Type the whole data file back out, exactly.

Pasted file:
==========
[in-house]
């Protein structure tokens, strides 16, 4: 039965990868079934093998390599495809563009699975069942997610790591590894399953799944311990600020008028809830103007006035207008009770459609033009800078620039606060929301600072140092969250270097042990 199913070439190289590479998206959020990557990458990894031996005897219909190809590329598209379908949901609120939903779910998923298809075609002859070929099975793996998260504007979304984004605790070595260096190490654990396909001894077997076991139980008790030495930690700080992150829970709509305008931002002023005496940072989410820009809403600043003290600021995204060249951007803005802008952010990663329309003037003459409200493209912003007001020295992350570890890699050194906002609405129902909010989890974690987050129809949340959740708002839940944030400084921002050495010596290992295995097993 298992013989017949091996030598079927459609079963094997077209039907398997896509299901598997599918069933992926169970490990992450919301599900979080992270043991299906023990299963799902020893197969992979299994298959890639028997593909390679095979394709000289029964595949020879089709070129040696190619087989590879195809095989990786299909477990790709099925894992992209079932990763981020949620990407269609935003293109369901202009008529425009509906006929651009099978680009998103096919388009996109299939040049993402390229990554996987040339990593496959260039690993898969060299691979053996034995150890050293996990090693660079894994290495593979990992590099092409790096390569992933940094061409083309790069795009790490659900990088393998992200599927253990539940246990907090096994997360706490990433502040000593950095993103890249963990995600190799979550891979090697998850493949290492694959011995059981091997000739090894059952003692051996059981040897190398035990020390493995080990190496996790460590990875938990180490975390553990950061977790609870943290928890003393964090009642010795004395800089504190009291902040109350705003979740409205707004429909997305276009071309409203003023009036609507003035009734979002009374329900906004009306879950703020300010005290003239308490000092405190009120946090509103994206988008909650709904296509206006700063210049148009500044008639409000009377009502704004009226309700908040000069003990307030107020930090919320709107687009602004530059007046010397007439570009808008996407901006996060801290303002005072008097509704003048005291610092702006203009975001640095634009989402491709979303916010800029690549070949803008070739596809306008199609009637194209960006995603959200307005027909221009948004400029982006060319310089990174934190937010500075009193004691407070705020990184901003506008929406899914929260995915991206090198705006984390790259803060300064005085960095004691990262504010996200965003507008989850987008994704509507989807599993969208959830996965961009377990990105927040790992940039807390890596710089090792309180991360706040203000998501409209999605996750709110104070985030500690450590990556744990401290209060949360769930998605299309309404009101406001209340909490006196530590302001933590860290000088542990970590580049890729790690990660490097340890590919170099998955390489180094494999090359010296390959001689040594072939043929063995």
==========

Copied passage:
[in-house]
């Protein structure tokens, strides 16, 4: 039965990868079934093998390599495809563009699975069942997610790591590894399953799944311990600020008028809830103007006035207008009770459609033009800078620039606060929301600072140092969250270097042990 199913070439190289590479998206959020990557990458990894031996005897219909190809590329598209379908949901609120939903779910998923298809075609002859070929099975793996998260504007979304984004605790070595260096190490654990396909001894077997076991139980008790030495930690700080992150829970709509305008931002002023005496940072989410820009809403600043003290600021995204060249951007803005802008952010990663329309003037003459409200493209912003007001020295992350570890890699050194906002609405129902909010989890974690987050129809949340959740708002839940944030400084921002050495010596290992295995097993 298992013989017949091996030598079927459609079963094997077209039907398997896509299901598997599918069933992926169970490990992450919301599900979080992270043991299906023990299963799902020893197969992979299994298959890639028997593909390679095979394709000289029964595949020879089709070129040696190619087989590879195809095989990786299909477990790709099925894992992209079932990763981020949620990407269609935003293109369901202009008529425009509906006929651009099978680009998103096919388009996109299939040049993402390229990554996987040339990593496959260039690993898969060299691979053996034995150890050293996990090693660079894994290495593979990992590099092409790096390569992933940094061409083309790069795009790490659900990088393998992200599927253990539940246990907090096994997360706490990433502040000593950095993103890249963990995600190799979550891979090697998850493949290492694959011995059981091997000739090894059952003692051996059981040897190398035990020390493995080990190496996790460590990875938990180490975390553990950061977790609870943290928890003393964090009642010795004395800089504190009291902040109350705003979740409205707004429909997305276009071309409203003023009036609507003035009734979002009374329900906004009306879950703020300010005290003239308490000092405190009120946090509103994206988008909650709904296509206006700063210049148009500044008639409000009377009502704004009226309700908040000069003990307030107020930090919320709107687009602004530059007046010397007439570009808008996407901006996060801290303002005072008097509704003048005291610092702006203009975001640095634009989402491709979303916010800029690549070949803008070739596809306008199609009637194209960006995603959200307005027909221009948004400029982006060319310089990174934190937010500075009193004691407070705020990184901003506008929406899914929260995915991206090198705006984390790259803060300064005085960095004691990262504010996200965003507008989850987008994704509507989807599993969208959830996965961009377990990105927040790992940039807390890596710089090792309180991360706040203000998501409209999605996750709110104070985030500690450590990556744990401290209060949360769930998605299309309404009101406001209340909490006196530590302001933590860290000088542990970590580049890729790690990660490097340890590919170099998955390489180094494999090359010296390959001689040594072939043929063995």